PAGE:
I’ve always been inspired by Michael Jackson, my all-time favourite. Not only is he incredibly talented, he tried to use music to heal and change the world and I think that’s beautiful. To use something that you love in a way to change peoples mind sets or to help and heal the world with your music. I have had my issues and hiding away feeling ashamed and not being able to talk about my sexuality to now talking to all different LGBT newspapers, magazines and press and being so open and feeling so liberated. To know that my album has got songs on there to potentially help other people, it just means that every tear I have cried and horrible situation I have been through, if it helps one person, then it means that it was all worthwhile.
It is like there is a lot going on at the moment, a lot of devastation and hatred and the world needs a bit more love and hopefully I can bring that.
When on Britain’s Got Talent, was it what you imagined it would be like?
O-M-G. It was so far away from what you think it’s going to be. You can rehearse, but you can’t prepare for it. When I was on there with my sister, as soon as she was told no by Simon and he said she had a bedroom voice, everything just came crashing down for me. Everything I prepared just got swallowed up in the drama of it all.
Every time I have given advice to people who want to go for a show like that, I’ve always said go for it. If it’s something you enjoy and love it’s the perfect platform to be seen by millions of people. I wouldn’t be where I am if it wasn’t for such a platform like that. Just prepare yourself because it’s an emotional rollercoaster, especially with BGT: it’s over in three performances, where as X-Factor can potentially be ten weeks or something. It’s hard because you go from being a relatively modest, unknown person to having this spotlight on you. This is why I’ve tried so hard to keep my feet on the floor to try and see family back in my home town often. It is a rollercoaster. It isn’t real life and then after the show finishes it’s done and you know that’s that series finished with, and if you haven’t been fortunate enough to get a deal out of it then you’re thrown back into the world and its harsh. At the end of the day if you’re doing something you love anyway then you never lose, you’re just trying to show it to a new audience.
What was the strangest thing about going from normal life to stardom?
Plenty of things. I have travelled the world, seen places I never thought I would see, which has been such a massive honour, and performed in all these different countries.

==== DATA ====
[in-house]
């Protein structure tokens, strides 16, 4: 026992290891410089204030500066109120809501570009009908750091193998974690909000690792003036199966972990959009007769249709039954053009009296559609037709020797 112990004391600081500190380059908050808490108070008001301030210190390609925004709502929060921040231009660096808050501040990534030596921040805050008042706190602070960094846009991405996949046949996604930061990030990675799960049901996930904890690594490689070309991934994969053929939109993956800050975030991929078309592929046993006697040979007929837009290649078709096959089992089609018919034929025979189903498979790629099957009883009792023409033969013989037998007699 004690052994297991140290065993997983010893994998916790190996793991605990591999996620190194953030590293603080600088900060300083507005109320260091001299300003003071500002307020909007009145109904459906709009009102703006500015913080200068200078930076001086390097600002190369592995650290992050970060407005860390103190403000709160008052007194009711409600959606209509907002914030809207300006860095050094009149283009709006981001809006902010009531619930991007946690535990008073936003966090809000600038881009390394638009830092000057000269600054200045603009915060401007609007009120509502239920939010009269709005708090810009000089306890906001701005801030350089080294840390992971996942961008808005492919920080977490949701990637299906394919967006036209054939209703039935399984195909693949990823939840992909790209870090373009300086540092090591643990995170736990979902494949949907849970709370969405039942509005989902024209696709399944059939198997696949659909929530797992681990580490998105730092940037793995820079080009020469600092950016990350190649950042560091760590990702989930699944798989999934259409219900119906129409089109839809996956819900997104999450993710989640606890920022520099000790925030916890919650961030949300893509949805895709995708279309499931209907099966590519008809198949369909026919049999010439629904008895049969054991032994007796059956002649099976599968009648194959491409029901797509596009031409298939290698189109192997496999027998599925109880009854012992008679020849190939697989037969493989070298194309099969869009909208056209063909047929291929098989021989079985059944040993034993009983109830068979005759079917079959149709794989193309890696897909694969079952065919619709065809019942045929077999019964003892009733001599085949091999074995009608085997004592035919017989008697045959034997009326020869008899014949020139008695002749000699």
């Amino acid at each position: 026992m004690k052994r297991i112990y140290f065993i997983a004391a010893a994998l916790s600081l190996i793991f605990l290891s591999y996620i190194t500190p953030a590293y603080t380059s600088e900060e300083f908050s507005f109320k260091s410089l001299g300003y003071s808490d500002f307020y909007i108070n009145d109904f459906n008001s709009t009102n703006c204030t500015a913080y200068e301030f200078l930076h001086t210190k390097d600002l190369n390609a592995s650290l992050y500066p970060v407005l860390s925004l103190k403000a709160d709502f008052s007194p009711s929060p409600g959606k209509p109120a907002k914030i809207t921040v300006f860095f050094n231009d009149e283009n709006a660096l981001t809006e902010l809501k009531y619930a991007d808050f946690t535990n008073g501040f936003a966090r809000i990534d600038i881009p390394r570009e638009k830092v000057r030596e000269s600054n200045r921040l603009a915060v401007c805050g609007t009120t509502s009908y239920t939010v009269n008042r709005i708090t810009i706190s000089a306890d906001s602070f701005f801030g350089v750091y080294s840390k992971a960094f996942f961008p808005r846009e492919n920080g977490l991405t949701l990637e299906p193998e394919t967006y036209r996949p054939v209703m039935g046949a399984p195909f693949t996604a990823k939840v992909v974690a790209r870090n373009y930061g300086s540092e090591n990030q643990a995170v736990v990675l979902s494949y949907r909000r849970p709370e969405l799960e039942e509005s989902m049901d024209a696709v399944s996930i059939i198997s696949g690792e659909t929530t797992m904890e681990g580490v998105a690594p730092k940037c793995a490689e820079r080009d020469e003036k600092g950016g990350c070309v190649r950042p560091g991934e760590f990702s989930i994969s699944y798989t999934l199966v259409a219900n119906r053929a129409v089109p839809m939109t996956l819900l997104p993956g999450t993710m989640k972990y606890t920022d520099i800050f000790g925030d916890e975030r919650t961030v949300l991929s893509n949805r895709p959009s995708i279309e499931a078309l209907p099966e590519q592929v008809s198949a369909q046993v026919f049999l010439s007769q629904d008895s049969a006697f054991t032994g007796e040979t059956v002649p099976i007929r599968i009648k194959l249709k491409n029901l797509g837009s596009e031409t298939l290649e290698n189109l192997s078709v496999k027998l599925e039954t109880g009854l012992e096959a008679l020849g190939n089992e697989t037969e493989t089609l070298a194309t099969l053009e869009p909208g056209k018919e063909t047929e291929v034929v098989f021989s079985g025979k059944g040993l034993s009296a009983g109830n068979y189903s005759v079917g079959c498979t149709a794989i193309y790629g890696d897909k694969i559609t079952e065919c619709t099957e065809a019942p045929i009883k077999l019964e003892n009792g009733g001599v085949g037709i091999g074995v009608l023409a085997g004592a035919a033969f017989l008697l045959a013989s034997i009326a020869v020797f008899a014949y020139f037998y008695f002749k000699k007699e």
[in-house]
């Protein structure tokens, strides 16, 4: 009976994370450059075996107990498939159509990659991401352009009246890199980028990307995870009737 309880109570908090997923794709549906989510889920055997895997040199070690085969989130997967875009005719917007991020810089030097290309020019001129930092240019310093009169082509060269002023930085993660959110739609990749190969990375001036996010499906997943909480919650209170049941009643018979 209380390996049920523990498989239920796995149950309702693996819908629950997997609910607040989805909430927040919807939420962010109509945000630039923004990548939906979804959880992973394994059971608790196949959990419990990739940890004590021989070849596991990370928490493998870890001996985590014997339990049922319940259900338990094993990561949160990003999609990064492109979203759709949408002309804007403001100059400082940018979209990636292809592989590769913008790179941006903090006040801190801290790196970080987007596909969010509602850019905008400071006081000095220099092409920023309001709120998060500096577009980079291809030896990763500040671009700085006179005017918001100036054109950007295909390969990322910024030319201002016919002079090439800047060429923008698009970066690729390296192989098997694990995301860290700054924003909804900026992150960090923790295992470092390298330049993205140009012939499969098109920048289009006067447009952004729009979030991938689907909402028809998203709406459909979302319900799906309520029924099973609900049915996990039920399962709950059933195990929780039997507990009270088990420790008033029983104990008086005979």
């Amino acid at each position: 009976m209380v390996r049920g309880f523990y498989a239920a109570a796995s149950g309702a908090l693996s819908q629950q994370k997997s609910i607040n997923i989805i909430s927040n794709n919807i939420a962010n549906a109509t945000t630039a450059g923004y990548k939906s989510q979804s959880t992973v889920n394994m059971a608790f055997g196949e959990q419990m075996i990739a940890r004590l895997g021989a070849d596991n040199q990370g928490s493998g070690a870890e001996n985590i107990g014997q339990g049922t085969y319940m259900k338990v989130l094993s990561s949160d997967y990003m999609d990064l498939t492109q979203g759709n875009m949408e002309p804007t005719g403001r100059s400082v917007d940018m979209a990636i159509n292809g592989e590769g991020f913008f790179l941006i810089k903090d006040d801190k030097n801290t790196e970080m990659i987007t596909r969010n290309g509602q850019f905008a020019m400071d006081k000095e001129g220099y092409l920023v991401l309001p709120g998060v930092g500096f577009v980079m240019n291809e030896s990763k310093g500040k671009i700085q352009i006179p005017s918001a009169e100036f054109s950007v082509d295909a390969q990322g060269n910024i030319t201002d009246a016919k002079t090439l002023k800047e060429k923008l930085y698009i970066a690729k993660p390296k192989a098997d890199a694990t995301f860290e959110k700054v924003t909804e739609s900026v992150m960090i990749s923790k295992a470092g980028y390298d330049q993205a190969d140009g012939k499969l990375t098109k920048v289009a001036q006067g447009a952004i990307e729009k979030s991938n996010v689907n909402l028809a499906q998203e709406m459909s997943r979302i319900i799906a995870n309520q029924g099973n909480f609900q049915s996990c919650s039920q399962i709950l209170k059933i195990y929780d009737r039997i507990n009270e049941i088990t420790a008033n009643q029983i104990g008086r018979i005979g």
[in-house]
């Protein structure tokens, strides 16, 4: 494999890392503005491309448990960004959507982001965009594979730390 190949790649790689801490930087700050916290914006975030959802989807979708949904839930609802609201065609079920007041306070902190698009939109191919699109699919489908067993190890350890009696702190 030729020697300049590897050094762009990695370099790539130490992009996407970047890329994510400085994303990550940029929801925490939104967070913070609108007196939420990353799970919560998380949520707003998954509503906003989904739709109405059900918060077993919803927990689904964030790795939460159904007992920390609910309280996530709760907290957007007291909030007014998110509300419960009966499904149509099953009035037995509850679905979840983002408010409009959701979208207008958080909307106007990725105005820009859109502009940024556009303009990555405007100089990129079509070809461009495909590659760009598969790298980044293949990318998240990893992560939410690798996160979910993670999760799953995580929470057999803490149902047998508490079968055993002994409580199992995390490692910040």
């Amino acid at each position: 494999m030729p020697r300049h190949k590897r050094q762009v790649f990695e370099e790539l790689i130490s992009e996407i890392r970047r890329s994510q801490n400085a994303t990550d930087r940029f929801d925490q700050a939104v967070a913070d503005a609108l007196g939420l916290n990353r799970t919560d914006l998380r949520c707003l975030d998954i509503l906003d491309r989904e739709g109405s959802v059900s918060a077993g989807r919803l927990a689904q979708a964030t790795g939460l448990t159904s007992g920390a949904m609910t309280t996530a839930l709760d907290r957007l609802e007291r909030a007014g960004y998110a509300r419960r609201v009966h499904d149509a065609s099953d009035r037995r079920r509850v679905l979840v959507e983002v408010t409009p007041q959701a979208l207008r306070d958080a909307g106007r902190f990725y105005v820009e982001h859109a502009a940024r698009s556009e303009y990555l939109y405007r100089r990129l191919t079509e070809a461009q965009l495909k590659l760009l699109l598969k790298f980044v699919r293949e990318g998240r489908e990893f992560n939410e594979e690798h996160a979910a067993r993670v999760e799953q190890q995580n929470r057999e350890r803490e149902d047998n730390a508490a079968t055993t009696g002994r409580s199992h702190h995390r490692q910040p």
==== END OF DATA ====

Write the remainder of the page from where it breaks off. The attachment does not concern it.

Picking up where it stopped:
You know, I think for me the biggest thing is the fans. I did a small show in Hull last night for SoFar Sounds which was aligned with a charity that help raise human rights, Amnesty. We did a small intimate sort of secret show in Hull, to maybe less than 100 people and I had already said to them, last night performing in my home town, that, when I did my headline show in Hull earlier in the year, it was one of the best I have ever done, simply because you are surrounded by all these fans that are from your home town.
Don’t get me wrong I love all my fans from across the world but, obviously, being in your home town and on your home turf it’s something special. To wake up in the morning and see all these beautiful messages from people that just adore you it is a very humbling feeling. To have all these people that are literally waiting on you hand and foot. That’s why I make a lot of time for my fans. I have a couple of group chats on twitter where its fans that have grouped themselves together and made friends with each other, through me, which is beautiful. They come out in full force for my gigs, they all go live so they can watch each other’s stuff. I feel that across the world in the States, in Europe and Asia, to go from a normal life, the best part of my life is in Yorkshire, this tiny corner of the world, but to then be known globally and having fans in all corners of the world… its truly humbling. It’s something I will never get my head around: how many people have your back and want to see you do well. It’s beautiful.
What are you looking forward to about playing in Glasgow?
Every time I come to Scotland, I have said it time and time again: the Scottish have one of the best crowds to play to. The Scottish love their music and every time I’ve played in Scotland (I’ve played in Glasgow a couple of times and Edinburgh) people just go crazy for it. People don’t hold back. They are not going to sit quiet, they are going to cheer and clap.
It spurs you on as an artist. You give that little 1% more that you can and I’ve always had such a smile on my face performing for a Scottish crowd. Honestly, I am not even joking. I cannot wait to get back to Scotland, and to perform in an arena – Jesus Christ. I’ve performed in a couple of places in Glasgow to a modest number but never to this size of crowd, so I cannot wait to sing to 10,000 Scottish people. It’s going to be a dream come true for me. I can’t wait for it.
Calum Scott is supporting Emeli Sande on tour and will be coming to SSE Hydro on 15 October.